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Mitchell Livingston WerBell III, (1918 – 1983), was a noted OSS and CIA operative, mercenary, firearms engineer, and arms dealer.

Contents

Synopsis

WerBell was born in Philadelphia, the son of a Czarist cavalry officer in the Imperial Army of Russia. As a guerrilla operative during the Second World War he carried out a secret mission for the Office of Strategic Services (OSS) under the command of Paul Helliwell with E. Howard Hunt, Lucien Conein, John K. Singlaub and Ray Cline.[1][2][3] They were paid with five-pound sacks of opium.[4]

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Project Nassau

In 1966 he helped plan an invasion of Haiti by Cuban and Haitian exiles against "Papa Doc" François Duvalier called Project Nassau (but internally referred to as Operation Istanbul). The mission, which (according to Federal Communications Commission (FCC) and the Special Subcommittee on Investigations of the House Commerce Committee) was financially subsidized, and to be filmed by CBS news, was aborted when the participants were arrested by the FBI. WerBell was released without being charged.[5]

Abaco Islands

In 1972 WerBell was approached by the Abaco Independence Movement (AIM) from the Abaco Islands a region of the Bahamas who were worried about the direction the Bahamas were taking and were considering independence or to remain a separate Commonwealth nation under the Crown in case of the Bahamas gaining independence (which they did in 1973). The AIM collapsed into internal bickering before a coup by Werbell could be carried out.[6]

In 1973 WerBell was asked to assist with a coup d'état against Omar Torrijos of Panama, according to CIA documents released in 1993. WerBell sought clearance from the CIA which denied getting involved in coups. The plan was not implemented, though Trujillo died in a place crash five years later.[7]

Business activities

In the 1960s WerBell incorporated SIONICS to design silencers for the M-16 rifle. The name was an acronym for "Studies In the Operational Negation of Insurgents and Counter-Subversion". This name was later adopted for a military training school that he operated. Through SIONICS he developed a low cost, efficient silencer for machine guns.

In 1967 he partnered with Gordon B. Ingram inventor of the MAC-10 sub machine gun. They added WerBell's silencer to Ingram's machinegun and attempted to market it to the U.S. military as "Whispering Death" for use in the Vietnam war.[8]

To obtain capital for manufacturing, WerBell obtained 29 investors of 7 million dollars each into a holding company called Quantum Ordnance Bankers. They created a manufacturing corporation called Military Arms (MAC), and merged it with Quantum and SIONICS.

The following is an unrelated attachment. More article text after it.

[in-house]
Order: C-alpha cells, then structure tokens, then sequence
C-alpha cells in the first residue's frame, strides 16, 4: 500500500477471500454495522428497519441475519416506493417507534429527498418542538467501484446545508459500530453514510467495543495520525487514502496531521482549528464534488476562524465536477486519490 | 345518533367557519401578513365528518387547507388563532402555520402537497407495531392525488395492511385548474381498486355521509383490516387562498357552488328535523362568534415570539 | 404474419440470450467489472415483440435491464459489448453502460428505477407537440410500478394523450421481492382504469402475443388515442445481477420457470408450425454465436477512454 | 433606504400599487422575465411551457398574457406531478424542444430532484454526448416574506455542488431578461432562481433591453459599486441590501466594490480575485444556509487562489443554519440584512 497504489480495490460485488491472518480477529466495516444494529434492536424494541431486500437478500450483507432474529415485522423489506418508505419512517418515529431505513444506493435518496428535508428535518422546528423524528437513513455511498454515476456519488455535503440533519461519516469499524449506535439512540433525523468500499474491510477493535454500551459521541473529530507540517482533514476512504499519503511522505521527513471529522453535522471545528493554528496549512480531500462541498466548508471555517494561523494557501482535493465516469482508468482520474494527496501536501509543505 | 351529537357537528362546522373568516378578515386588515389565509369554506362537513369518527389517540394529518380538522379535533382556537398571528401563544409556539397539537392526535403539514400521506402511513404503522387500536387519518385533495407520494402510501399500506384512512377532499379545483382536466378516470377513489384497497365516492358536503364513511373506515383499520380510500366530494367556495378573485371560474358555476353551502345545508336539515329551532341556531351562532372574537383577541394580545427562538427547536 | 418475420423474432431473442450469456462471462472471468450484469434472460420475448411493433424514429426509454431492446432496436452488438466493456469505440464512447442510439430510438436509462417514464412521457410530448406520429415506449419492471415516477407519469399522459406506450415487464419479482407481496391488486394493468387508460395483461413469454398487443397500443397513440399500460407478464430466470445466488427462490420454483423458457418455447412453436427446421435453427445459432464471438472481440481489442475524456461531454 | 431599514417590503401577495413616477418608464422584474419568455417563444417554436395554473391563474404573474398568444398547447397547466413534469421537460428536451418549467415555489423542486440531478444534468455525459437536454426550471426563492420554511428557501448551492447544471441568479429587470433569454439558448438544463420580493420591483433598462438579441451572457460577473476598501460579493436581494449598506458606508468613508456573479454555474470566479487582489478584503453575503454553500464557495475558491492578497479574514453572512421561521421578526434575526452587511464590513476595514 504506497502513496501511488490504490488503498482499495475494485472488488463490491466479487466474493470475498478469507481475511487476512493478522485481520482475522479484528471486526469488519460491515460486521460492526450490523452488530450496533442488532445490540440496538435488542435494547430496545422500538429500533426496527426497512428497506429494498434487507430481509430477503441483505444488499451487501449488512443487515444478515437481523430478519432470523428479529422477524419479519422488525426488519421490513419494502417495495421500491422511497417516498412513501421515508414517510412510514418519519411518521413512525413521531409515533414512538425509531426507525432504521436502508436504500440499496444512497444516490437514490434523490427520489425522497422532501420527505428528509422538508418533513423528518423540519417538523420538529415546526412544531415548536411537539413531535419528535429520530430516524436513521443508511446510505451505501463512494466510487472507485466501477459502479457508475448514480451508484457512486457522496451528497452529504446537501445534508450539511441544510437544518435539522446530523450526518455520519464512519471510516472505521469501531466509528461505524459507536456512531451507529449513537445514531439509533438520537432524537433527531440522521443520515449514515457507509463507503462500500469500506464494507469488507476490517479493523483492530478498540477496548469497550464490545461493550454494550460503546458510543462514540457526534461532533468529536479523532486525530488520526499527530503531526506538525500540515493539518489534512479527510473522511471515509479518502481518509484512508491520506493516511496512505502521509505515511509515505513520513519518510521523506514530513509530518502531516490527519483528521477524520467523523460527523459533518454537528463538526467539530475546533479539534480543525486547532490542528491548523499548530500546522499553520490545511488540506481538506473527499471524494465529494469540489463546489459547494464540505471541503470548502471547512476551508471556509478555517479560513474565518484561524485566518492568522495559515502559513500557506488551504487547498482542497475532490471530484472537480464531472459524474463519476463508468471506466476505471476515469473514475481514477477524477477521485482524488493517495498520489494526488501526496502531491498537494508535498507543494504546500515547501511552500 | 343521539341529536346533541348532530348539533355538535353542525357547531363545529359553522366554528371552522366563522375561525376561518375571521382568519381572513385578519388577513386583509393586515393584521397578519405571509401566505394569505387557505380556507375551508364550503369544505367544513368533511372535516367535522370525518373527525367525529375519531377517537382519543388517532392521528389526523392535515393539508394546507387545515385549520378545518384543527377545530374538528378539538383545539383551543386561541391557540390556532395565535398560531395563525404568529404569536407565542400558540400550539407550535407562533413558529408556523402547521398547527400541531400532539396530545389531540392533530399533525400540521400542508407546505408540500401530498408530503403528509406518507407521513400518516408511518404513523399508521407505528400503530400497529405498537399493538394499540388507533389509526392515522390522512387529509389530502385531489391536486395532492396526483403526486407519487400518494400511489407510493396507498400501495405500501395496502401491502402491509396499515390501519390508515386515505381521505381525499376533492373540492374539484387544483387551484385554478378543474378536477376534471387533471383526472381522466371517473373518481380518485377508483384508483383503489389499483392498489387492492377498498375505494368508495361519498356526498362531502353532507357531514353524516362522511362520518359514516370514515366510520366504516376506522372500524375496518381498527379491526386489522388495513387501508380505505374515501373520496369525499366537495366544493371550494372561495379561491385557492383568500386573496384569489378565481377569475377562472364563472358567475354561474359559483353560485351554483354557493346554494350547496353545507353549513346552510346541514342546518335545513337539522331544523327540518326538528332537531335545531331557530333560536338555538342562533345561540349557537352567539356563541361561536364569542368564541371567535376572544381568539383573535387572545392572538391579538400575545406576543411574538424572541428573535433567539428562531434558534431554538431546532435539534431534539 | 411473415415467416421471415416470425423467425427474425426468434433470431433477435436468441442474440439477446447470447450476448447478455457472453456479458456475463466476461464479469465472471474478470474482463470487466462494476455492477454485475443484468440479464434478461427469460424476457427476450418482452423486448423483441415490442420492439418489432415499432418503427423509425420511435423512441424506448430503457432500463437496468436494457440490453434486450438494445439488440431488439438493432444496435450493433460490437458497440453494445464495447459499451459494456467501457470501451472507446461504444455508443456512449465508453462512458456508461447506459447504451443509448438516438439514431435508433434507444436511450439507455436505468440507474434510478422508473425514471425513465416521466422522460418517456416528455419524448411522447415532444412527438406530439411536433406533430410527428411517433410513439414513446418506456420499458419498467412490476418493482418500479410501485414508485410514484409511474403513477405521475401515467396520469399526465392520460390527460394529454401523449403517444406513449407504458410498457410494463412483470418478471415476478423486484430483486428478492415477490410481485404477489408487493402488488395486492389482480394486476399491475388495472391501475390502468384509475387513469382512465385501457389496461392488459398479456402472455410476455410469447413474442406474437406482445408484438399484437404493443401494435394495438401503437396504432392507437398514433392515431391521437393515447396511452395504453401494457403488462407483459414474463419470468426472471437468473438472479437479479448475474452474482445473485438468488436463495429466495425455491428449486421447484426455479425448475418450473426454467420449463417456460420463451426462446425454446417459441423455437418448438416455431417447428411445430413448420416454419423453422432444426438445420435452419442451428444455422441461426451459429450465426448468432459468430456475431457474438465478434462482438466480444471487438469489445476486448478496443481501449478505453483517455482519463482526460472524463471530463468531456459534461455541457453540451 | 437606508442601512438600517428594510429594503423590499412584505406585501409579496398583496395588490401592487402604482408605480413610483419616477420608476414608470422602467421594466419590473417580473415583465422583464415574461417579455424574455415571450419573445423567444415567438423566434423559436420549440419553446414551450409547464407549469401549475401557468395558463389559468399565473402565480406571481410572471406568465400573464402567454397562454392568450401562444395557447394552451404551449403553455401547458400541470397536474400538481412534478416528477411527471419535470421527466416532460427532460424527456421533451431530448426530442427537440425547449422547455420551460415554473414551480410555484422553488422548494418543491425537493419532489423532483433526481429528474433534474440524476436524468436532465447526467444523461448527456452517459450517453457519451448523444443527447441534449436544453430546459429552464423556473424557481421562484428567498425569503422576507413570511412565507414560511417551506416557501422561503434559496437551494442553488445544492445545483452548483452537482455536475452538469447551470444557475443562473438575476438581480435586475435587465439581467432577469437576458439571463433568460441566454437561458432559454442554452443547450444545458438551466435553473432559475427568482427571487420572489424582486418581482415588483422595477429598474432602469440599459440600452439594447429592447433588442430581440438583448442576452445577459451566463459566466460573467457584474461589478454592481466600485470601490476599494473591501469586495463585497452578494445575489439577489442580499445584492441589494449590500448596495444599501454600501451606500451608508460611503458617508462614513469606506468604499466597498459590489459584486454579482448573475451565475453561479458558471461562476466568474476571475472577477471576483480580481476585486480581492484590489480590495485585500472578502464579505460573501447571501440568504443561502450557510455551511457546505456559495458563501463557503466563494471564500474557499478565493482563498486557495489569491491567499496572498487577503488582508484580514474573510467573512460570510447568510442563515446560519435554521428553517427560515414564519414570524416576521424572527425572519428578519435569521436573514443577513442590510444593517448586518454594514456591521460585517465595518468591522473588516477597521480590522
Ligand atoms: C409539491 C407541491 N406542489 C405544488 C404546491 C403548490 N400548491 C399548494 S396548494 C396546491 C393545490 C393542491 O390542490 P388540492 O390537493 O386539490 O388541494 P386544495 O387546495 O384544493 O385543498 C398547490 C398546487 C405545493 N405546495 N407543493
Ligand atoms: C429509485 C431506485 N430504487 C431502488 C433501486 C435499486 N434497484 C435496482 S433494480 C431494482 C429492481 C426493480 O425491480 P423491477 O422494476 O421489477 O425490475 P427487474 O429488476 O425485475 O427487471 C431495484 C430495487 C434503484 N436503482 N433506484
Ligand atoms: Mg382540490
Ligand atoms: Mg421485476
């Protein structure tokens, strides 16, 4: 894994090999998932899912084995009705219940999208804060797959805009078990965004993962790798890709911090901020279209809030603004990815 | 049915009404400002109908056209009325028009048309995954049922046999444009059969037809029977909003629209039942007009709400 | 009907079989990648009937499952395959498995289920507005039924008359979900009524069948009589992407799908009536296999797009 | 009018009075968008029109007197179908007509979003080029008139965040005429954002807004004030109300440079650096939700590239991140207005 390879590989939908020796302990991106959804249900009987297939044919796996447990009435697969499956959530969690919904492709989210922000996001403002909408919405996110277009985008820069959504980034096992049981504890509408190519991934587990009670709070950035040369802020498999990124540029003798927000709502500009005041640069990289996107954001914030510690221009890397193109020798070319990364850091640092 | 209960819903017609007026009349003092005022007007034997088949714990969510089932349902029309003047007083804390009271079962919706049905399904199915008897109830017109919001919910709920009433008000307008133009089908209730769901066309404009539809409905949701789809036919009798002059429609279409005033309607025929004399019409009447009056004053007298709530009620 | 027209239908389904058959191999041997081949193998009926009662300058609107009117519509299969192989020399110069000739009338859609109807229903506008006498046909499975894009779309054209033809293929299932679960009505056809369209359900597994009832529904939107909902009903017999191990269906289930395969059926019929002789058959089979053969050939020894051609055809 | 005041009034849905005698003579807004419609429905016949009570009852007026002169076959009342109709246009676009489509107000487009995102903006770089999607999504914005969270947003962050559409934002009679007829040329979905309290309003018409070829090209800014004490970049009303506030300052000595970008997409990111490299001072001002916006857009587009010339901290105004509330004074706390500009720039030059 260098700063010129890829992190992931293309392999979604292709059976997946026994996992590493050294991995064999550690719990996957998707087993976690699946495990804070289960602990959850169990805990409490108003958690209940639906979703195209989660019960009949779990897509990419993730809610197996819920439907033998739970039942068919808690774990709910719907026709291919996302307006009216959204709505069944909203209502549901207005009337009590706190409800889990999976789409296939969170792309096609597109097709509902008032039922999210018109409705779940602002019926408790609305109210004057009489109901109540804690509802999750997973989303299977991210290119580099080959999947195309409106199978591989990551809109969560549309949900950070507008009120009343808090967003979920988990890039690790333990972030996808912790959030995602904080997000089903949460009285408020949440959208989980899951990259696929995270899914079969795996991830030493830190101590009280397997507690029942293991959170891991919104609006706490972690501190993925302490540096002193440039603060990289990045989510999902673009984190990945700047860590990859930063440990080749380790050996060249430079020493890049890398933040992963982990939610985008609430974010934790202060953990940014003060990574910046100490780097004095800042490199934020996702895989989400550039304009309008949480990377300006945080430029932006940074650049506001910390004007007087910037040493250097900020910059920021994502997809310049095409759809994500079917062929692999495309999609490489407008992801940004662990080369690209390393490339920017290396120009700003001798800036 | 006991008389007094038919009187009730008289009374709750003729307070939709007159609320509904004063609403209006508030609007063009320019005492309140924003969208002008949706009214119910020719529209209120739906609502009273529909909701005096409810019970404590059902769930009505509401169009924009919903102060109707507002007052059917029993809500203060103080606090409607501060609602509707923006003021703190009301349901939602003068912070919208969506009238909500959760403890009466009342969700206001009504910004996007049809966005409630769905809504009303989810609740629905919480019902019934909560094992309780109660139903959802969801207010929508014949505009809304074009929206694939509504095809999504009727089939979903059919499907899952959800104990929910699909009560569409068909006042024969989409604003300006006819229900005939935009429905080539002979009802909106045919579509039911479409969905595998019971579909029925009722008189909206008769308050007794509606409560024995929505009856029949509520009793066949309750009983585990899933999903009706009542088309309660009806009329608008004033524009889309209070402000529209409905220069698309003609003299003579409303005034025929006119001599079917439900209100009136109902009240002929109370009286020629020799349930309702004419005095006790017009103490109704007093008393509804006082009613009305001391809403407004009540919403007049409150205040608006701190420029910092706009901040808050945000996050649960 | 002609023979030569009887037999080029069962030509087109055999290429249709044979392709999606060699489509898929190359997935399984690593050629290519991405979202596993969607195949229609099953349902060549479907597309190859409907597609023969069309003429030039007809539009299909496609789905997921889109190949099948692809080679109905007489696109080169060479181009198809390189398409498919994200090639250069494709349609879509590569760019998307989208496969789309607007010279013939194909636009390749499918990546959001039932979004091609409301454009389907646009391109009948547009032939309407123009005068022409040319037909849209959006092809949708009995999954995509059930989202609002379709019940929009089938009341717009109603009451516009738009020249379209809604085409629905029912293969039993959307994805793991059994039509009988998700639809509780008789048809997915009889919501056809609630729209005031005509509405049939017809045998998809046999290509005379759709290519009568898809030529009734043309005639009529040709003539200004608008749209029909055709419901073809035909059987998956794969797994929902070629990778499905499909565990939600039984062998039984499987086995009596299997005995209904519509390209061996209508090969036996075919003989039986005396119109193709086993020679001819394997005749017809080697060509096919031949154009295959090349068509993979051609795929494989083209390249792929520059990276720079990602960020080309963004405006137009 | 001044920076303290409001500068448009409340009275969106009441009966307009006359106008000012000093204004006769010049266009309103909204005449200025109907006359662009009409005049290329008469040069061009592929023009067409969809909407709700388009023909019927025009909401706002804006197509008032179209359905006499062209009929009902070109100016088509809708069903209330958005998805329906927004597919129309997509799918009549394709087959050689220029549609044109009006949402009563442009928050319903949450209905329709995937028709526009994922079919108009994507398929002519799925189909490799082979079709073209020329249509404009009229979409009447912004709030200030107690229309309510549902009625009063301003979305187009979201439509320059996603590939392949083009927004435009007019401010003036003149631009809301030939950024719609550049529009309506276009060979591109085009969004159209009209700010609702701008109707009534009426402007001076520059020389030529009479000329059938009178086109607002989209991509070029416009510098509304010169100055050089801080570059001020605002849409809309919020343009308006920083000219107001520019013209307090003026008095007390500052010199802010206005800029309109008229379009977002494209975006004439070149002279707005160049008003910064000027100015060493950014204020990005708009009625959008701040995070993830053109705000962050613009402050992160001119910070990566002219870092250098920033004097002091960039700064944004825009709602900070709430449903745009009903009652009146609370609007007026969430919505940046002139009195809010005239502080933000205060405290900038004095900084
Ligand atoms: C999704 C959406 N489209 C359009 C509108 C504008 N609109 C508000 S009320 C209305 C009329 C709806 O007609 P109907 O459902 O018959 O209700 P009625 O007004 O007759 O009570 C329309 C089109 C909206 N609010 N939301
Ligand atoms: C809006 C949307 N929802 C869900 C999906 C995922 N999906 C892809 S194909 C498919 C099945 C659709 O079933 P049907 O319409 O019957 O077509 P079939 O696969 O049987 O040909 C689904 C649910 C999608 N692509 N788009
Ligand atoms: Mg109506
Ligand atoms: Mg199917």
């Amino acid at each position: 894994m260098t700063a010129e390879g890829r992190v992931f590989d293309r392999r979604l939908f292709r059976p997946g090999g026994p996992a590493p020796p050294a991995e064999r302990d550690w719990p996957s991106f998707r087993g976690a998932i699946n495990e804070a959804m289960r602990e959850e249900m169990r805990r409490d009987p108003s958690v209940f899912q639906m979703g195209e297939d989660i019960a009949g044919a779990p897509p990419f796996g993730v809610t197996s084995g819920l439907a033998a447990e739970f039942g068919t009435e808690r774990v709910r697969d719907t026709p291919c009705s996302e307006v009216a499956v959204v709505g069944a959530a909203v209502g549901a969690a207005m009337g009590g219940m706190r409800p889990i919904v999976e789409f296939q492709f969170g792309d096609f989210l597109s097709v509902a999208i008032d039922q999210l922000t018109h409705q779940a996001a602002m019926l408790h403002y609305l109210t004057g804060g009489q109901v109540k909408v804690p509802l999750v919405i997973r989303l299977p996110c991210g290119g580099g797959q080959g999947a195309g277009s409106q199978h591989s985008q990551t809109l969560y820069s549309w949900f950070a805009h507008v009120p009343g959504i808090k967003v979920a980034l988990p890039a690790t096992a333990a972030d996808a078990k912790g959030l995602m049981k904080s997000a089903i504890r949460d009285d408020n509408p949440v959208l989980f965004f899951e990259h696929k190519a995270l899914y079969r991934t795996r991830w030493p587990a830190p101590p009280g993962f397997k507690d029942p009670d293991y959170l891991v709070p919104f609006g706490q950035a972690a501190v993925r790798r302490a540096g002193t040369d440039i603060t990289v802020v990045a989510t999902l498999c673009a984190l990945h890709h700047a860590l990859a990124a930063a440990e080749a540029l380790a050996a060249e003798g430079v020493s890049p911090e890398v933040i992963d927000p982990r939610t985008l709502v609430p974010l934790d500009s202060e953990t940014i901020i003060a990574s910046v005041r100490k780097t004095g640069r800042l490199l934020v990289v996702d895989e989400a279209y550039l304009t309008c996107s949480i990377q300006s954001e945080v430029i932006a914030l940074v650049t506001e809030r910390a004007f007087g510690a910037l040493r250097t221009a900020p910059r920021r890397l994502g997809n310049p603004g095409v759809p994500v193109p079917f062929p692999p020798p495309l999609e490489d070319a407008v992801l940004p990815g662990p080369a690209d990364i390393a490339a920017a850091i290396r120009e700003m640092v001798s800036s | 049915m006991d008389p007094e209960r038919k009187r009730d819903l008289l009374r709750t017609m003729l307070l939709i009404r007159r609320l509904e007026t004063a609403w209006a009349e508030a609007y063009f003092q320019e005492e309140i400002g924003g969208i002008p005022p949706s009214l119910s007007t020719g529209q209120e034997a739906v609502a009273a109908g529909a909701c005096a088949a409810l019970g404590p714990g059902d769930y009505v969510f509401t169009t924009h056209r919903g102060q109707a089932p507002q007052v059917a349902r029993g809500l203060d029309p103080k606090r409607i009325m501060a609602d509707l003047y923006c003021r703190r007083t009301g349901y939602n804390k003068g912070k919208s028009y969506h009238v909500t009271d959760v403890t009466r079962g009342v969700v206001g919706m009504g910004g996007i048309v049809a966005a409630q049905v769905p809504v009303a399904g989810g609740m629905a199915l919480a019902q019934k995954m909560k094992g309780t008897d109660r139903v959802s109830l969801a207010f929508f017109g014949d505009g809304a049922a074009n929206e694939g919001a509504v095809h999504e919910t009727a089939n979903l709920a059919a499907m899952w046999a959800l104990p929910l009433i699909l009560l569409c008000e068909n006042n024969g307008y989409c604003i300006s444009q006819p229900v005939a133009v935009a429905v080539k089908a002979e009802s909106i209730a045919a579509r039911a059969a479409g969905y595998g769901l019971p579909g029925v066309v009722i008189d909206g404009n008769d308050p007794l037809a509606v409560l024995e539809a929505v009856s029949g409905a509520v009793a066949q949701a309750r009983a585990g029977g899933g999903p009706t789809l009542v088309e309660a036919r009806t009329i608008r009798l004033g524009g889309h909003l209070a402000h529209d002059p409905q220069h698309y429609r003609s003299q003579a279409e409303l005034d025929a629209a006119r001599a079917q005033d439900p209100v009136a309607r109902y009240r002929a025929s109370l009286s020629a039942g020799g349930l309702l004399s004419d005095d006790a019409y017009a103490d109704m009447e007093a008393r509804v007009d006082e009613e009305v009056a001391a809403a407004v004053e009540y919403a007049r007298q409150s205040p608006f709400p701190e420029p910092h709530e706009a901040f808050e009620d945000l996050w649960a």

Other exploits

Other exploits include an alleged, but unsubstantiated presence at Dealey Plaza on November 22, 1963, spearheading the 1965 Invasion of the Dominican Republic, being tried and acquitted on charges of conspiracy to marijuana smuggling,[9] reportedly in association with Gerry Patrick Hemming, and at the acquiescence of Lucien Conein; and providing physical security services and training for Lyndon LaRouche security forces.

In 1988, Sheriff Sherman Block of Los Angeles announced that Hustler publisher Larry Flynt had paid WerBell $1 million in 1983 to kill Hugh Hefner, Bob Guccione, Walter Annenberg, and Frank Sinatra. WerBell died in Los Angeles a month after receiving the check.[10][11]

See also

References

  1. ^ The Iran-Contra Connection Secret Teams And Covert Operations In The Reagan Era, P. 64, Peter Dale Scott, South End Pr, 1987, ISBN 0-89608-291-1
  2. ^ Undercover: Memoirs of an American Secret Agent,E. Howard Hunt, Berkley Pub. Corp, ISBN 978-0399114465
  3. ^ John Mintz, Staff Writer, Washington Post, January 14, 1985
  4. ^ Wall Street Journal, April 18, 1980
  5. ^ http://tech.mit.edu/archives/VOL_091/TECH_V091_S0103_P006.pdf
  6. ^ Naylor, Robin T Wages of Crime:Black Markets, Illegal Finance and the Underworld Economy Cornell University Press (2002)
  7. ^ Corn, David (November 29, 1993). "Secrets from the C.I.A. Archives.". The Nation 257 (18): p. 656.  
  8. ^ Long, Duncan (1989). Terrifying Three: Uzi, Ingram And Intratec Weapons Families. Boulder, Colorado: Paladin Press. pp. 25-31. ISBN 978-0873645232.  
  9. ^ The Law Offices of Edwin Marger - Drug Trial
  10. ^ "Alleged Flynt Plot to Have Sinatra, Others Killed Reported". Los Angeles Times: p. 3. October 27, 1988.  
  11. ^ Stern, Gary (October 27, 1988). "Sheriff: Flynt offered $1M for slayings". USA TODAY (McLean, Va.): p. 03.A.  

External links


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